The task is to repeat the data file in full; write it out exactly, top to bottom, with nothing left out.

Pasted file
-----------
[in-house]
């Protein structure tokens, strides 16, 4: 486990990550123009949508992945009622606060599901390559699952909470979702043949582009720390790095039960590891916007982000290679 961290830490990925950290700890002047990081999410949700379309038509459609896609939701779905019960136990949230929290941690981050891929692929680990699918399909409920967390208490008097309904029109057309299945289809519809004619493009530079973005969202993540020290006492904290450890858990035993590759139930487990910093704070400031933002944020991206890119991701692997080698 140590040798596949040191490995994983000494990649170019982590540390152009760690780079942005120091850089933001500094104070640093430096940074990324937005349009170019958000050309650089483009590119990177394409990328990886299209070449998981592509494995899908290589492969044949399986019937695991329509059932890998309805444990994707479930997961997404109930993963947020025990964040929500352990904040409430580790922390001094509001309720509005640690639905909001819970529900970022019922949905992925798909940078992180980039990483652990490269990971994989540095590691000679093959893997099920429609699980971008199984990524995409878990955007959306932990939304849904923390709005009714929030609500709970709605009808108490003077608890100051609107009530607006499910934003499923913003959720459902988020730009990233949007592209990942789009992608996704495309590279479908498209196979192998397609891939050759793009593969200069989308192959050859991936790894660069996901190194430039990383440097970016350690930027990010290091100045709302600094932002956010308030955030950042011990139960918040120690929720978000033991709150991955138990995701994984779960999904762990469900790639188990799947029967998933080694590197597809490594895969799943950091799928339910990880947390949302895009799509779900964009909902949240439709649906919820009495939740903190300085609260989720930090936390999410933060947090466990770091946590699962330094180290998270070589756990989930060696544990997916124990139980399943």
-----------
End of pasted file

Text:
[in-house]
């Protein structure tokens, strides 16, 4: 486990990550123009949508992945009622606060599901390559699952909470979702043949582009720390790095039960590891916007982000290679 961290830490990925950290700890002047990081999410949700379309038509459609896609939701779905019960136990949230929290941690981050891929692929680990699918399909409920967390208490008097309904029109057309299945289809519809004619493009530079973005969202993540020290006492904290450890858990035993590759139930487990910093704070400031933002944020991206890119991701692997080698 140590040798596949040191490995994983000494990649170019982590540390152009760690780079942005120091850089933001500094104070640093430096940074990324937005349009170019958000050309650089483009590119990177394409990328990886299209070449998981592509494995899908290589492969044949399986019937695991329509059932890998309805444990994707479930997961997404109930993963947020025990964040929500352990904040409430580790922390001094509001309720509005640690639905909001819970529900970022019922949905992925798909940078992180980039990483652990490269990971994989540095590691000679093959893997099920429609699980971008199984990524995409878990955007959306932990939304849904923390709005009714929030609500709970709605009808108490003077608890100051609107009530607006499910934003499923913003959720459902988020730009990233949007592209990942789009992608996704495309590279479908498209196979192998397609891939050759793009593969200069989308192959050859991936790894660069996901190194430039990383440097970016350690930027990010290091100045709302600094932002956010308030955030950042011990139960918040120690929720978000033991709150991955138990995701994984779960999904762990469900790639188990799947029967998933080694590197597809490594895969799943950091799928339910990880947390949302895009799509779900964009909902949240439709649906919820009495939740903190300085609260989720930090936390999410933060947090466990770091946590699962330094180290998270070589756990989930060696544990997916124990139980399943």